A new book by Scott Weems on humor and human nature raises fascinating questions about why we laugh. Commentator Alva Noë cracks up easily and asks for help collecting some more jokes.
"After our primate cousins came down out of the trees, humans evolved on the savanna." You've heard that idea before, but is it true? The debate heats up — way up.
The gift of believing in imagination, enjoying it as if it's real, usually falls away in adulthood. But keeping the door open between the imagined and real worlds can show us the way forward.
As those with Alzheimer's disease lose their memories, do they also lose their identities? Commentator Tania Lombrozo considers new research into traits seen as central to identity.
DNA. RNA. Amino acids. They all sound so abstract, so far from human reality. But it's the stuff from which you are constructed. Commentator Adam Frank shares a video that brings it all to life.
Could it be that we are living in a giant, convincing simulation? If so, we've got a lot to be mad about, says commentator Alva Noë.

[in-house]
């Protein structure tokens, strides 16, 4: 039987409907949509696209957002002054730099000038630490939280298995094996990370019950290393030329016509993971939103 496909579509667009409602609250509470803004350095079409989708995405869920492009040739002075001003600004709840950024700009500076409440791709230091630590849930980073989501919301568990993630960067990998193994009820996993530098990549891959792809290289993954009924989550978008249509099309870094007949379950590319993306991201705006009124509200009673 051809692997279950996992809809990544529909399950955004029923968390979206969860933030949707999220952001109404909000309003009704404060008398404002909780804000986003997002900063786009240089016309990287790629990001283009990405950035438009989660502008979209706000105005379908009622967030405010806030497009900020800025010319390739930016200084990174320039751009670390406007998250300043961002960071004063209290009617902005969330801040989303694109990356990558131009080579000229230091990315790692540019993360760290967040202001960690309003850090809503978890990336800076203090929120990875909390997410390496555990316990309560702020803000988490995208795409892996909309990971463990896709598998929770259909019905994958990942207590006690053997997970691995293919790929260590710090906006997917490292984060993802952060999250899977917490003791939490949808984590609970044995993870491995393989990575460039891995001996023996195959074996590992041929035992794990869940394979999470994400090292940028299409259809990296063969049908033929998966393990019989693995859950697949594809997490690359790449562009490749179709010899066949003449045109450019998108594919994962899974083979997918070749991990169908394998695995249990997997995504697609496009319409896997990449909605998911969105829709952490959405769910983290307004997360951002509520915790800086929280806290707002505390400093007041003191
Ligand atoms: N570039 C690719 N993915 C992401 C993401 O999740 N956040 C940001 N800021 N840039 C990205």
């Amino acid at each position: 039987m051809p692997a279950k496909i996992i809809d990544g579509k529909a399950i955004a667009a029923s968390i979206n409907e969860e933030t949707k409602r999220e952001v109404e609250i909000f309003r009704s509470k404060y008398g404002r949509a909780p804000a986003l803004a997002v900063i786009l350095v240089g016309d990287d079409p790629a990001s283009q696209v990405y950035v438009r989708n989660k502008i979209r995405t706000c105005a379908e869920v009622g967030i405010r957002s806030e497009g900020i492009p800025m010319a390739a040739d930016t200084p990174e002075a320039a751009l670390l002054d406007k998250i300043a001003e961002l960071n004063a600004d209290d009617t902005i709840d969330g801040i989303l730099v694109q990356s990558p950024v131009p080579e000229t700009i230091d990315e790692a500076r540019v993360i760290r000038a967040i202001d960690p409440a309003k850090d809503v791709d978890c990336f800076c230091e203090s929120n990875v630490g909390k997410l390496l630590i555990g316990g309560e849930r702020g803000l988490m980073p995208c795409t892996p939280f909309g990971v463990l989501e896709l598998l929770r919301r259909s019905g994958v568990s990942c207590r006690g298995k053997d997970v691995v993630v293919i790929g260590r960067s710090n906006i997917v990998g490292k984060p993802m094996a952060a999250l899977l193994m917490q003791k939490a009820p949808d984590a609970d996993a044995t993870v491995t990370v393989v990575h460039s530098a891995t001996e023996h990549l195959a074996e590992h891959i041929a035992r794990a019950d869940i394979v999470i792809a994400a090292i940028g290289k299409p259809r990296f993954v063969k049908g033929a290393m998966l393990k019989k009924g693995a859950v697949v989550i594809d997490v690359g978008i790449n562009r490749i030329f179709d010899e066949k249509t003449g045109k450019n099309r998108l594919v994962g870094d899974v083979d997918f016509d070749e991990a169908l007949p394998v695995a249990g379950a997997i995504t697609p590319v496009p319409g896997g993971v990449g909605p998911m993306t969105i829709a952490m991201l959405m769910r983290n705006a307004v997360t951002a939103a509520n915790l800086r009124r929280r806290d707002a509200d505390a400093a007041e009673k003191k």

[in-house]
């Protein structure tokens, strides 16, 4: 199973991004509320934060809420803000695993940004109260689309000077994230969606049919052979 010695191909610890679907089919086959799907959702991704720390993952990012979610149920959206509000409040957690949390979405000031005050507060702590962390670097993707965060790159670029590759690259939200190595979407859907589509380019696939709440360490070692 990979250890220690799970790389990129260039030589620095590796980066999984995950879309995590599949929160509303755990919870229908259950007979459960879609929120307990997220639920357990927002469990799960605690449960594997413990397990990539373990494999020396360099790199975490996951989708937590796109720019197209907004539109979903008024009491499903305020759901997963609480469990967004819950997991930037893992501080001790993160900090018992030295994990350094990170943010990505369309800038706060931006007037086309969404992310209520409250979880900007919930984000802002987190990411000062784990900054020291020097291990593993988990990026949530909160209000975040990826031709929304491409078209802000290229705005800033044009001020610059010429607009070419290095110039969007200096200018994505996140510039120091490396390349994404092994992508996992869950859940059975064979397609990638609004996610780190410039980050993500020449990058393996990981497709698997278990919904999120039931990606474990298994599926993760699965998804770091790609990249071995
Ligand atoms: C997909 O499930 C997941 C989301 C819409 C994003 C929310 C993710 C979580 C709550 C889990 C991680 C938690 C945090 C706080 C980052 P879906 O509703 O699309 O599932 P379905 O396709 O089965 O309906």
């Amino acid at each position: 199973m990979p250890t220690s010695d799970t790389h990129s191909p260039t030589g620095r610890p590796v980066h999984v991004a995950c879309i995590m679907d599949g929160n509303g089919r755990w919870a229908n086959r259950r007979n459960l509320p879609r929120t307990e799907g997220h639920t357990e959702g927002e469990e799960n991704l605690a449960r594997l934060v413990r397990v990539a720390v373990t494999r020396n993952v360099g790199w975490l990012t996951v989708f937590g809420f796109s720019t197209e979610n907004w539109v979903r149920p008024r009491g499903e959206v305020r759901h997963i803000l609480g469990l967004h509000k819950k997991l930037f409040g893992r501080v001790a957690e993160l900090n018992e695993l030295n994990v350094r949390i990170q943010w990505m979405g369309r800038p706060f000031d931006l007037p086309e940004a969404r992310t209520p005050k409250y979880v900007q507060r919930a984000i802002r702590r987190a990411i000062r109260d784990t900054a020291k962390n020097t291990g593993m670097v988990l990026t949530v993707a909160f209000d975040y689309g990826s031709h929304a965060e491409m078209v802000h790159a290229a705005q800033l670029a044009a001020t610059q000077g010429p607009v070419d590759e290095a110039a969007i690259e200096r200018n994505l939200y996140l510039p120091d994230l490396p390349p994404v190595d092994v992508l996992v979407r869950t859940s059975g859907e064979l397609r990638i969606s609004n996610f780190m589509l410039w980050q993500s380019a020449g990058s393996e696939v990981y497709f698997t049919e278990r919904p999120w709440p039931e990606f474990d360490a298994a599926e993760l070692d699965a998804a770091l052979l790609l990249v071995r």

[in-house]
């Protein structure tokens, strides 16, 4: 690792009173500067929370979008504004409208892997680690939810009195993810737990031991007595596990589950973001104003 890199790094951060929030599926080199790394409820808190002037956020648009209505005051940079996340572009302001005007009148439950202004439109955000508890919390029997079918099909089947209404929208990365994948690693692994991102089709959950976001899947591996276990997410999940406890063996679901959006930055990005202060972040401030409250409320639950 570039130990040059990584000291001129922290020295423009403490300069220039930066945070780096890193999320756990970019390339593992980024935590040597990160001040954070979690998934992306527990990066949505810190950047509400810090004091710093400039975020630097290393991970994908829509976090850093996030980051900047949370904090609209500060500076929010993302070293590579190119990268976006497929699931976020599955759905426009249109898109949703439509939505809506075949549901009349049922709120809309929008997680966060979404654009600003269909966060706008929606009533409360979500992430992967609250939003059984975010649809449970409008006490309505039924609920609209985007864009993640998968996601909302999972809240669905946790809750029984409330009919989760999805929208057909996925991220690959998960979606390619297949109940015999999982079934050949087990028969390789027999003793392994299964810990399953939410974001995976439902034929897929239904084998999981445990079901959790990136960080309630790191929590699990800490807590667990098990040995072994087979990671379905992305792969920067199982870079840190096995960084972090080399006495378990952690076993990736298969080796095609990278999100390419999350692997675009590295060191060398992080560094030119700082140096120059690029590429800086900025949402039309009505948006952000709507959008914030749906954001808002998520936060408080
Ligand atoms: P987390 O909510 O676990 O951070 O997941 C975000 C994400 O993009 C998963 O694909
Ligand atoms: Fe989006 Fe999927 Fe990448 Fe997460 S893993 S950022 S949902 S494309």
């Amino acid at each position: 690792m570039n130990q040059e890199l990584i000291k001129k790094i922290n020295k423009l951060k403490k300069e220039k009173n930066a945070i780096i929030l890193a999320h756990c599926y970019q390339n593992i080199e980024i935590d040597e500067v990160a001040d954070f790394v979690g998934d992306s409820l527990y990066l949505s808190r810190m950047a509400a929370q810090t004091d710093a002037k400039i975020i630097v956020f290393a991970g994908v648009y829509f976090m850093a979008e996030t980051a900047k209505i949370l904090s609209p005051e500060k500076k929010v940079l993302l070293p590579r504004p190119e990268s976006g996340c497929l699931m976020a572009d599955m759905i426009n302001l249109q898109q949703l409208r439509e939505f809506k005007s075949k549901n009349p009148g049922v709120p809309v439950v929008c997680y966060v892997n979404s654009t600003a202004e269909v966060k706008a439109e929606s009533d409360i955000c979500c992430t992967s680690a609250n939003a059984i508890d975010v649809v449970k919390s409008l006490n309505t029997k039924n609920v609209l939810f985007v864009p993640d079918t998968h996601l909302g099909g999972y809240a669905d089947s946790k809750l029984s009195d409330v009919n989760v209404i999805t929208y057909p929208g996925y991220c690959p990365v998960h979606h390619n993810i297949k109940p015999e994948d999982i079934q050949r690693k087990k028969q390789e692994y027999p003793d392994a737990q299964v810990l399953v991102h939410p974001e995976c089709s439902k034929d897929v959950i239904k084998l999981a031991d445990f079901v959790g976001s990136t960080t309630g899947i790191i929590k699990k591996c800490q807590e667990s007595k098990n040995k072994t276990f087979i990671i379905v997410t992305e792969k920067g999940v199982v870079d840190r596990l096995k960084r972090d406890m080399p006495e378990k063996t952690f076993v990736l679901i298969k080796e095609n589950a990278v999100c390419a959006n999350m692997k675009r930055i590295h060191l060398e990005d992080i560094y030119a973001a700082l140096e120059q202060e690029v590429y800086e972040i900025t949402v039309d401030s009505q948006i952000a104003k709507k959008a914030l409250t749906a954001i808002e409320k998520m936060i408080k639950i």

It can be exasperating, when life throws a little unfairness your way. When that happens to commentator Barbara J. King, she watches this video featuring an experiment with two monkeys. It helps.
As we learn more about the brain, we should ask whether learning too much might, ultimately, compromise our freedom. Simulating reality could be a threat to reality, warns commentator Marcelo Gleiser.
You are living in an age of wonders, says commentator Adam Frank. Every day we take part in activities that once seemed like the realm of science fiction. So why are you so dissatisfied?
There's a time and place for evidence-based decision making. For commentator Tania Lombrozo, naming her babies wasn't it.
Sometimes a fake cigarette is real. Commentator Alva Noë on why the debate over banning electronic cigarettes turns more on the use of symbols than it does on the facts.
Anxiety seems uniquely human, doesn't it? It's that ability to imagine the worst, the danger lurking in every uncertain outcome. Commentator Barbara King says we are not alone in these feelings.
The whole debate between science and religion is hitched to the wrong tree, says commentator Marcelo Gleiser. Common ground exists: each is a manifestation of humanity's attraction to the mysterious.
The relationships between big and small, near and far, then and now can be perplexing. Commentator Adam Frank says you can bring it all into focus by spending a little quality time with your toilet.